At the time, both scientific advice and public pressure was to clean everything, but since then, a much greater understanding of natural and facilitated remediation processes has developed, due somewhat in part to the opportunity presented for study by the Exxon Valdez spill.

Within a year of the spill, a study conducted by the Alaska Oil Spill Commission resulted in the 1990 Details about the Accident report. Experts continue to review the effects of the Exxon Valdez grounding on Bligh Reef.  Most scientists today say the ecosystem in Prince William Sound, although still recovering, is healthy.

According to ExxonMobil, the company spent $4.3 billion as a result of the accident, “including compensatory payments, cleanup payments, settlements and fines. The company voluntarily compensated more than 11,000 Alaskans and businesses within a year of the spill.” Field and laboratory studies continue to examine affects of the oil spill, which resulted the Oil Pollution Act of 1990.

Two decades before the Exxon Valdez grounding, an oil spill from a Union Oil offshore platform six miles off the coast of Santa Barbara, California, led to the modern environmental movement and the 1970 establishment of the U.S. Environmental Protection Agency. Learn more in Oil Seeps and Santa Barbara Spill.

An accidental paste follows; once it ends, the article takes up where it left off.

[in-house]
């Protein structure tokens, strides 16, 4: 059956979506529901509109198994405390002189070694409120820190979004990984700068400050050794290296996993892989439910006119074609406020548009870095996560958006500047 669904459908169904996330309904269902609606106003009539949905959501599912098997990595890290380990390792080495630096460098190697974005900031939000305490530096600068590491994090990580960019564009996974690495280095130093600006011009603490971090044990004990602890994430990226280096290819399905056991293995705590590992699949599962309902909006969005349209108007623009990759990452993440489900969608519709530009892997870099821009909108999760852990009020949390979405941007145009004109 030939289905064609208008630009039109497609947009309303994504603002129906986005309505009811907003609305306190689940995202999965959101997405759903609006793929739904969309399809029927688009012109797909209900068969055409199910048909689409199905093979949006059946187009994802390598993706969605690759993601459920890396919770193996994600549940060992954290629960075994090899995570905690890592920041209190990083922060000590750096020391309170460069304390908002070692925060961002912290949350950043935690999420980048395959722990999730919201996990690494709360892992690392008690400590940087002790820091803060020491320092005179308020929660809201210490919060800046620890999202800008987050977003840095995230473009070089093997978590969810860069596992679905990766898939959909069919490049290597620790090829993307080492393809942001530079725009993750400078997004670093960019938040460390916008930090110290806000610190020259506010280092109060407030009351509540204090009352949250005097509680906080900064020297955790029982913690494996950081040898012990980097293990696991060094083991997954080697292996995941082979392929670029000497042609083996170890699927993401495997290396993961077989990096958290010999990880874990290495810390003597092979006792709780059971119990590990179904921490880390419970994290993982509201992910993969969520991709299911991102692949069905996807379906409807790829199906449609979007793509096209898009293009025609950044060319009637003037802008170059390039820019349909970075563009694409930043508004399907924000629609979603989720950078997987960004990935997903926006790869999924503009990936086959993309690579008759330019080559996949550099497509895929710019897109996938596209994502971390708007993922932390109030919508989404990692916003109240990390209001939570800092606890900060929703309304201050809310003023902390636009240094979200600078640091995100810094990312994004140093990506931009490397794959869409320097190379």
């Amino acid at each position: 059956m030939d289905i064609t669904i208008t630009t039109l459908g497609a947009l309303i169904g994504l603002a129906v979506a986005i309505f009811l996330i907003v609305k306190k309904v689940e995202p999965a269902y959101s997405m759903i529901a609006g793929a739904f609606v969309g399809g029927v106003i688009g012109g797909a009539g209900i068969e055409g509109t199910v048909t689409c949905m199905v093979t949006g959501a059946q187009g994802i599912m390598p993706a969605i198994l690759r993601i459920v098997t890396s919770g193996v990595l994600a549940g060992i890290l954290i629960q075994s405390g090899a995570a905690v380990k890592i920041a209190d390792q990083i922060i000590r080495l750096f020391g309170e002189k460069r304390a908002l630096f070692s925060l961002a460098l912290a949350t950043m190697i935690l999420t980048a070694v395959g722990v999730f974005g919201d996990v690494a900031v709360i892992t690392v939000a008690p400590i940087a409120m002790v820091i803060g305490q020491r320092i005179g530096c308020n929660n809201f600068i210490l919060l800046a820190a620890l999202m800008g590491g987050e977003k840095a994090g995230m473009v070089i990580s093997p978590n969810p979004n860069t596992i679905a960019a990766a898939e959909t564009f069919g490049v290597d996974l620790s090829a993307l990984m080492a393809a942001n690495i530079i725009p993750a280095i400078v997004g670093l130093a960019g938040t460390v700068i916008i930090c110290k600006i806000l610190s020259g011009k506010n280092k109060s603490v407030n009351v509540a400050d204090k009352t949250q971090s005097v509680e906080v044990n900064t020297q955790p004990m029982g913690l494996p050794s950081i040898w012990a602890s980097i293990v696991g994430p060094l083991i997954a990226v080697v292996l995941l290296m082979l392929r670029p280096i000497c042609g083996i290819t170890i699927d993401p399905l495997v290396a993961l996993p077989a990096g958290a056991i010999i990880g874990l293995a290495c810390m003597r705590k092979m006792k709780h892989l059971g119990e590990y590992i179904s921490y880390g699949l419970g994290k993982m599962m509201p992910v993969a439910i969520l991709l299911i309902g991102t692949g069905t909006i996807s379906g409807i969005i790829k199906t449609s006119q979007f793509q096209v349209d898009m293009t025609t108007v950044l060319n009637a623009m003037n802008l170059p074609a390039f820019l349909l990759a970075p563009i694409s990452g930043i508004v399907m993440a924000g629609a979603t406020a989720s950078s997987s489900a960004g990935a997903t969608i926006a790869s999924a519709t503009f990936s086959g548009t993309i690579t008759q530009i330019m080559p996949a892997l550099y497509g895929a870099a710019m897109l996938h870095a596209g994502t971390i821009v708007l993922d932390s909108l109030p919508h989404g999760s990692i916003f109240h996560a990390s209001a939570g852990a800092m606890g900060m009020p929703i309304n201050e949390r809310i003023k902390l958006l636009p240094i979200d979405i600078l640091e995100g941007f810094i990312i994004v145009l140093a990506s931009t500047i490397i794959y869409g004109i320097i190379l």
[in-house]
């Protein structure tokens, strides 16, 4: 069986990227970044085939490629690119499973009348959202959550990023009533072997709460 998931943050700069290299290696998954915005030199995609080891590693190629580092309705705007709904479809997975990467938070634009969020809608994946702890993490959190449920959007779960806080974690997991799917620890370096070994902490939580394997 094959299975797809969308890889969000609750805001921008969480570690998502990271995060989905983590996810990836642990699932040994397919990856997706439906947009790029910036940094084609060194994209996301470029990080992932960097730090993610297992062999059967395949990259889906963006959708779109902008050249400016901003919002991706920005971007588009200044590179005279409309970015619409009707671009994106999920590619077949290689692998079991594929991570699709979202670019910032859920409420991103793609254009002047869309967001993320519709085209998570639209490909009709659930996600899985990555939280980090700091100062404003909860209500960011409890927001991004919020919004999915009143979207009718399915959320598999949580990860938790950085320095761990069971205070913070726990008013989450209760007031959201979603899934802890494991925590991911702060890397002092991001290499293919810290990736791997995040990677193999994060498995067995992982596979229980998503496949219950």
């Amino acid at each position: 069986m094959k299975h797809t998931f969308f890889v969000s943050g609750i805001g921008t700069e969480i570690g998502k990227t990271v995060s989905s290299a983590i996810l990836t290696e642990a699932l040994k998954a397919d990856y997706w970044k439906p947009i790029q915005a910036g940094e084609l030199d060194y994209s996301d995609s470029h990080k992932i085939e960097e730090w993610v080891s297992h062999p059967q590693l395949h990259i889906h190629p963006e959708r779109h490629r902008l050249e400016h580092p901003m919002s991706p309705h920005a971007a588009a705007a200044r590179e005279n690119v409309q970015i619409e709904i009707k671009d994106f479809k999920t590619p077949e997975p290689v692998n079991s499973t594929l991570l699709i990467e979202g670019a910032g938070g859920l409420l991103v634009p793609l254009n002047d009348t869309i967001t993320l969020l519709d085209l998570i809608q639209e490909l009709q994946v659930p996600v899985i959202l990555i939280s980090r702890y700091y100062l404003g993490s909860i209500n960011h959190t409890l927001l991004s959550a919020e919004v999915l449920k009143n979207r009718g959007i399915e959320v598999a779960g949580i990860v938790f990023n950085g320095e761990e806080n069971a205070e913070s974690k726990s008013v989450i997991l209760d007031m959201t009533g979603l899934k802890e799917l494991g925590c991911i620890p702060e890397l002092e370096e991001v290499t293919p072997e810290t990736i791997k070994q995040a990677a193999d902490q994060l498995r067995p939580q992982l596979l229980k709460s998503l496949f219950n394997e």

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Recommended Reading:  The Exxon Valdez Oil Spill, Perspectives on Modern World History (2011); Slick Policy: Environmental and Science Policy in the Aftermath of the Santa Barbara Oil Spill (2018). Your Amazon purchase benefits the American Oil & Gas Historical Society. As an Amazon Associate, AOGHS earns a commission from qualifying purchases.

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The American Oil & Gas Historical Society preserves U.S. petroleum history. Become an AOGHS supporting member and help maintain this energy education website and expand historical research. For more information, contact bawells@aoghs.org. © 2021 Bruce A. Wells.